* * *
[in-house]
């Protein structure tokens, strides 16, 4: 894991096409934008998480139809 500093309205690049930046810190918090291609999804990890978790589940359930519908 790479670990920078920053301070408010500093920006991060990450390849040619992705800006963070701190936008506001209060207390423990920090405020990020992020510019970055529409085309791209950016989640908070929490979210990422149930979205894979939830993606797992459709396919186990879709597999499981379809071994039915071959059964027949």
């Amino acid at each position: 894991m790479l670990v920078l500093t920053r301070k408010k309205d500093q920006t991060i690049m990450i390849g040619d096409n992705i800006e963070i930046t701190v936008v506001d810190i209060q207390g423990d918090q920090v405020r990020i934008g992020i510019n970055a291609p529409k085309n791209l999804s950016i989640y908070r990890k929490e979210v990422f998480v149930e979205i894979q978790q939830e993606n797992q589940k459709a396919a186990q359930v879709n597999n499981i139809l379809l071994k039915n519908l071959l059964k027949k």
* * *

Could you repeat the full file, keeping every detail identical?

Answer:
[in-house]
């Protein structure tokens, strides 16, 4: 894991096409934008998480139809 500093309205690049930046810190918090291609999804990890978790589940359930519908 790479670990920078920053301070408010500093920006991060990450390849040619992705800006963070701190936008506001209060207390423990920090405020990020992020510019970055529409085309791209950016989640908070929490979210990422149930979205894979939830993606797992459709396919186990879709597999499981379809071994039915071959059964027949």
């Amino acid at each position: 894991m790479l670990v920078l500093t920053r301070k408010k309205d500093q920006t991060i690049m990450i390849g040619d096409n992705i800006e963070i930046t701190v936008v506001d810190i209060q207390g423990d918090q920090v405020r990020i934008g992020i510019n970055a291609p529409k085309n791209l999804s950016i989640y908070r990890k929490e979210v990422f998480v149930e979205i894979q978790q939830e993606n797992q589940k459709a396919a186990q359930v879709n597999n499981i139809l379809l071994k039915n519908l071959l059964k027949k």